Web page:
Environment News: More on local fish

PATRICK’S comments on the last column sent me scurrying onto the website and ABARE’s Australian Fisheries and Aquaculture Statistics 2013, and of course he’s right. While we export 49 per cent of our seafood by value, that’s only 22 per cent of the combined tonnage of Australian wild catch and aquaculture product.

The Statistics are full of quite fascinating information, if you don’t mind wading through the pages of tables. The total wild caught tonnage was 157,252 tonnes. Aquaculture contributed another 80,066. We exported 35,304 of edible product. We imported 388,894 tonnes. Historically, we were a net importer in volume terms and a net exporter in value terms. In 2012/13, we also became a net importer in value terms.

Our main export markets were a little surprising. In order, Hong Kong ($371m), Vietnam ($294m), Japan ($289), China ($48m), USA ($39m). But we only account for 0.2 per cent of global seafood supply, which makes us, as ABARE puts it, a “minor player.”

The report also has a section on recreational fishing, although on page 42 it says you don’t need a NSW rec fishing licence if you’re over 60. Wish it was so, but in reality the exemption is only for pensioners.

But back to the locally caught fish issue. When NSW created its Recreational Fishing Havens, the industry ran an unsuccessful “right to eat local fish” campaign. When aquaculture revved up a decade or so ago, it was suggested was that “locally caught” was superior to “locally grown”, despite Hiramasa kingfish and Crystal Bay prawns winning taste tests against locally caught equivalents. Does it really matter if granny’s snapper comes from NSW, SA or NZ, given the speed at which seafood can be safely moved around the globe… as long, of course, it has the appropriate heath and sustainability certifications? The sale of granny’s snapper will still contribute to somebody in Australia’s employment and mortgage payment, even if that “somebody” wasn’t involved in the fish’s capture.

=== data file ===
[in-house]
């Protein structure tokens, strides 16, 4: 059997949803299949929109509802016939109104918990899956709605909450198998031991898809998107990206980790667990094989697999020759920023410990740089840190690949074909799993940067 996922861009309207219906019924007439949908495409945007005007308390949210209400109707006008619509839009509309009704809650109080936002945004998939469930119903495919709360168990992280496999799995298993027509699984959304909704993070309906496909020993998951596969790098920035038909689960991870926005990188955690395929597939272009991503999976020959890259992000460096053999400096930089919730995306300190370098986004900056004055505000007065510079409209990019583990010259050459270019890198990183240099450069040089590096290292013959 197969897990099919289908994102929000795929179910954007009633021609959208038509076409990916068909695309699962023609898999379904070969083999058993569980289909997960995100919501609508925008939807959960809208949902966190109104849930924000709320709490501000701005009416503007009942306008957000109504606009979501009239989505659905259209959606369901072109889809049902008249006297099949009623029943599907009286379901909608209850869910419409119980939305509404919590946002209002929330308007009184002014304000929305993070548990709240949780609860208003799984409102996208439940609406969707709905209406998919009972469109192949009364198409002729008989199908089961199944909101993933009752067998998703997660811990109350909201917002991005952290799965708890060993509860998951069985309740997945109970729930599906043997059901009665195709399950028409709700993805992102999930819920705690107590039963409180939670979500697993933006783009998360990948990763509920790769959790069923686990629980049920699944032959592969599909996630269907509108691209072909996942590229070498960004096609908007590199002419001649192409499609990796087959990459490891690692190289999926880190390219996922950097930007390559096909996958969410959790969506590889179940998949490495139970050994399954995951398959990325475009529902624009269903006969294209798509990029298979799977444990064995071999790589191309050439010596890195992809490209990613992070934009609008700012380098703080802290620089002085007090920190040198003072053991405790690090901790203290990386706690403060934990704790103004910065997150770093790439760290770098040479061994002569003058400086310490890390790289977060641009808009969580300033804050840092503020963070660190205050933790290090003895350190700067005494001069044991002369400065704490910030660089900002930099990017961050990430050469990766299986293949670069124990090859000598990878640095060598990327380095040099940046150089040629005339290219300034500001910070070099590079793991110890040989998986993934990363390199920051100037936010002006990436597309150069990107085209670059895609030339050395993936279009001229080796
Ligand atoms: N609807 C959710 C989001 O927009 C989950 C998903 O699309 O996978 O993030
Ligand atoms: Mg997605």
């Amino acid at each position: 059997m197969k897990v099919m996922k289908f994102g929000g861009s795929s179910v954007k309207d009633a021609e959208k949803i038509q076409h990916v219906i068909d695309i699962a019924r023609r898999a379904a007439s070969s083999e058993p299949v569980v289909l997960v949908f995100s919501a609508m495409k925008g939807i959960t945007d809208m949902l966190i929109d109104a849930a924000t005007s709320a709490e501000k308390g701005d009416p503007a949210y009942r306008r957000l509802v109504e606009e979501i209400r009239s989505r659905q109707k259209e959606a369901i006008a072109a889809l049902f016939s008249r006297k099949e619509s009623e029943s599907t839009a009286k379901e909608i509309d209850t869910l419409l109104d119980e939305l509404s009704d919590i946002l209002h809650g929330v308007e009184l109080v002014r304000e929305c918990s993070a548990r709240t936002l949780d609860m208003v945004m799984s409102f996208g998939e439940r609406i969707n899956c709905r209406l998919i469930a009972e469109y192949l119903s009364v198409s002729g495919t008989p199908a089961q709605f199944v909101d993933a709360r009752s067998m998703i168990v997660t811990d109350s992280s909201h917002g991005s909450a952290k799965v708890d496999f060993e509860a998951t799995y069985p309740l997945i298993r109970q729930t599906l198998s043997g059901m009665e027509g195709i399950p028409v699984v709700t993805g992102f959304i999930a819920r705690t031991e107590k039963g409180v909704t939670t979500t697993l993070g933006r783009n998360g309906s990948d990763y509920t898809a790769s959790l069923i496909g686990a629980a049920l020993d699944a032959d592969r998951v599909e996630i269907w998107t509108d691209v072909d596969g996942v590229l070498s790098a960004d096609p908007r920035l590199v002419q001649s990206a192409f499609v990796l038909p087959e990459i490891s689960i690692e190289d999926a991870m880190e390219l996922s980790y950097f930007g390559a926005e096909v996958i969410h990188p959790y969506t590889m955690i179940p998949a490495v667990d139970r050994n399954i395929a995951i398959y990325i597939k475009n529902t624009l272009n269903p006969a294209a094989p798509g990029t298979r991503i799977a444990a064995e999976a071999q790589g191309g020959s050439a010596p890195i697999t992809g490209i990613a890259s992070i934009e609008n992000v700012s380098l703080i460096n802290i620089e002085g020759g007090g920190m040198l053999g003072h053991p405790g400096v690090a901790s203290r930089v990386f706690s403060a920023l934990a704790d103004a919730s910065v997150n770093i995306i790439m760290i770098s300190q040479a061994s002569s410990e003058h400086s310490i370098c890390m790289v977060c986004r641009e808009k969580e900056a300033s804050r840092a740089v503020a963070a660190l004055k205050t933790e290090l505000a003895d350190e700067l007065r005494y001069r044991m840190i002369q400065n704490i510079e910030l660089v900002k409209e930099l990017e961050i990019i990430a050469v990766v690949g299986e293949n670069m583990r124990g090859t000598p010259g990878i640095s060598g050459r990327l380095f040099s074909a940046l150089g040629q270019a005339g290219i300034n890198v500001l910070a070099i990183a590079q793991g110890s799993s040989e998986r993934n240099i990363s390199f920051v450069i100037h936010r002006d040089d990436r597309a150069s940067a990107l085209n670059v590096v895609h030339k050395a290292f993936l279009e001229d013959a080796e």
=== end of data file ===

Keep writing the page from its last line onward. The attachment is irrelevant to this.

Sure, it’s nice for people to have the choice of buying sustainably harvested local seafood as well as imports, but is it all that important, particularly as most of our tuna, billfish, prawn and rock lobster harvest effort is export focused anyway? And, back to the original question, is the “buy local” campaign still particularly relevant in 2015, or would a more sophisticated niche based marketing approach (like for sustainably certified Coorong yellow eye mullet) be better?

What's your reaction?

Related Posts

Load More Posts Loading...No More Posts.